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Sat, Jun

Chicago South Side Irish Parade

History
Typography

 Synopsis

 

Considered to be one of the largest neighborhood-based St. Patrick's Day parades outside Dublin, Chicago's South Side Irish Parade began quite modestly, with 17 children under the age of 10 marching twice around the block. Dubbing themselves the "Wee Ones of Washtenaw and Talman," the founders of this great parade marched with homemade signs, costumes, and a baby buggy while neighbors and family members cheered them on.

 

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Over the next 31 years, the parade grew into an annual event, attracting hundreds of thousands who came to celebrate Irish heritage with family and friends. In 2009, Pres. Barack Obama encouraged Taoiseach Brian Cowen of Ireland to visit the parade, calling it "one of the great events in America."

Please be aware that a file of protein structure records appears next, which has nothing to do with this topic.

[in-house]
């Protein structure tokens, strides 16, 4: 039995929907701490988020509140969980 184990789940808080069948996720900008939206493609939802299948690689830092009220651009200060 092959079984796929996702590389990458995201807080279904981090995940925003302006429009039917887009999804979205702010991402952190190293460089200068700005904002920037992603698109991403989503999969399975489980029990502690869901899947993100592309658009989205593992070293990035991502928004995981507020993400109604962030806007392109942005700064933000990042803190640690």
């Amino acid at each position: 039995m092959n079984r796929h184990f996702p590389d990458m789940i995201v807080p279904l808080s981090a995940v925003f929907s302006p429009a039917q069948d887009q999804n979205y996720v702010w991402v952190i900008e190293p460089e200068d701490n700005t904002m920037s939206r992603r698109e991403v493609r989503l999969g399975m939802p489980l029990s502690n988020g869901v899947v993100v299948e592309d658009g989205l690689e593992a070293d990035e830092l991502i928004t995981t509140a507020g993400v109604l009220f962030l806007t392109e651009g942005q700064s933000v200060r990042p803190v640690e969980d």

Author

Bridget Houlihan Kennedy is originally from Chicago's South Side. She began going to the parade with her family and grandmother Alice O'Leary Loftus as a young girl. A graduate of John Carroll University, Kennedy received her master's in journalism-public affairs at Columbia College in Chicago. Now a freelance writer and reporter, Kennedy has written for Chicago Magazine, the Chicago Sun-Times, and the Pioneer Press. She currently resides in Chicago with her husband and family.